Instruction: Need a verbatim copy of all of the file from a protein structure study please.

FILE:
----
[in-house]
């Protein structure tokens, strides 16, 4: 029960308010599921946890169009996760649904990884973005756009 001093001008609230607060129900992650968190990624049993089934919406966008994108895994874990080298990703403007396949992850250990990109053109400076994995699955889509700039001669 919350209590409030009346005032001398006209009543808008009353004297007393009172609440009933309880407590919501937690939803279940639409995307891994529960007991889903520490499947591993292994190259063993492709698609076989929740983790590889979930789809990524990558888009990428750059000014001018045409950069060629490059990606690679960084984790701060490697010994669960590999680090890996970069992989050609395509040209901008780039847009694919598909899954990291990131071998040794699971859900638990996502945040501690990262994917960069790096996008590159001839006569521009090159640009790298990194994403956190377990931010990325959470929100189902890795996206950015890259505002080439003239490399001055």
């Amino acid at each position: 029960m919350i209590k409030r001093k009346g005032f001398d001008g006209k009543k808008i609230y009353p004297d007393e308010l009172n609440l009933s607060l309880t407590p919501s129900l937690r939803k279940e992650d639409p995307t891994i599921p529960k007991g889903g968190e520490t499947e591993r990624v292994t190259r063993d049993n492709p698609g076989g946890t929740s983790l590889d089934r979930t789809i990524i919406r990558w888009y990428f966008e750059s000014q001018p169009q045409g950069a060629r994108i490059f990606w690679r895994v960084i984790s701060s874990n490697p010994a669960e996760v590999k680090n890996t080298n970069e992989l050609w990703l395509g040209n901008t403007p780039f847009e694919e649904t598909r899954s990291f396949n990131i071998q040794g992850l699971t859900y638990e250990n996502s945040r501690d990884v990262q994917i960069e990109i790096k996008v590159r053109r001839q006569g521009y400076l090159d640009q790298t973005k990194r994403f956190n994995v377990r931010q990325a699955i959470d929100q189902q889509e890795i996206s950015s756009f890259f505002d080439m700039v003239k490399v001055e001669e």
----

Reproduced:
[in-house]
């Protein structure tokens, strides 16, 4: 029960308010599921946890169009996760649904990884973005756009 001093001008609230607060129900992650968190990624049993089934919406966008994108895994874990080298990703403007396949992850250990990109053109400076994995699955889509700039001669 919350209590409030009346005032001398006209009543808008009353004297007393009172609440009933309880407590919501937690939803279940639409995307891994529960007991889903520490499947591993292994190259063993492709698609076989929740983790590889979930789809990524990558888009990428750059000014001018045409950069060629490059990606690679960084984790701060490697010994669960590999680090890996970069992989050609395509040209901008780039847009694919598909899954990291990131071998040794699971859900638990996502945040501690990262994917960069790096996008590159001839006569521009090159640009790298990194994403956190377990931010990325959470929100189902890795996206950015890259505002080439003239490399001055």
């Amino acid at each position: 029960m919350i209590k409030r001093k009346g005032f001398d001008g006209k009543k808008i609230y009353p004297d007393e308010l009172n609440l009933s607060l309880t407590p919501s129900l937690r939803k279940e992650d639409p995307t891994i599921p529960k007991g889903g968190e520490t499947e591993r990624v292994t190259r063993d049993n492709p698609g076989g946890t929740s983790l590889d089934r979930t789809i990524i919406r990558w888009y990428f966008e750059s000014q001018p169009q045409g950069a060629r994108i490059f990606w690679r895994v960084i984790s701060s874990n490697p010994a669960e996760v590999k680090n890996t080298n970069e992989l050609w990703l395509g040209n901008t403007p780039f847009e694919e649904t598909r899954s990291f396949n990131i071998q040794g992850l699971t859900y638990e250990n996502s945040r501690d990884v990262q994917i960069e990109i790096k996008v590159r053109r001839q006569g521009y400076l090159d640009q790298t973005k990194r994403f956190n994995v377990r931010q990325a699955i959470d929100q189902q889509e890795i996206s950015s756009f890259f505002d080439m700039v003239k490399v001055e001669e």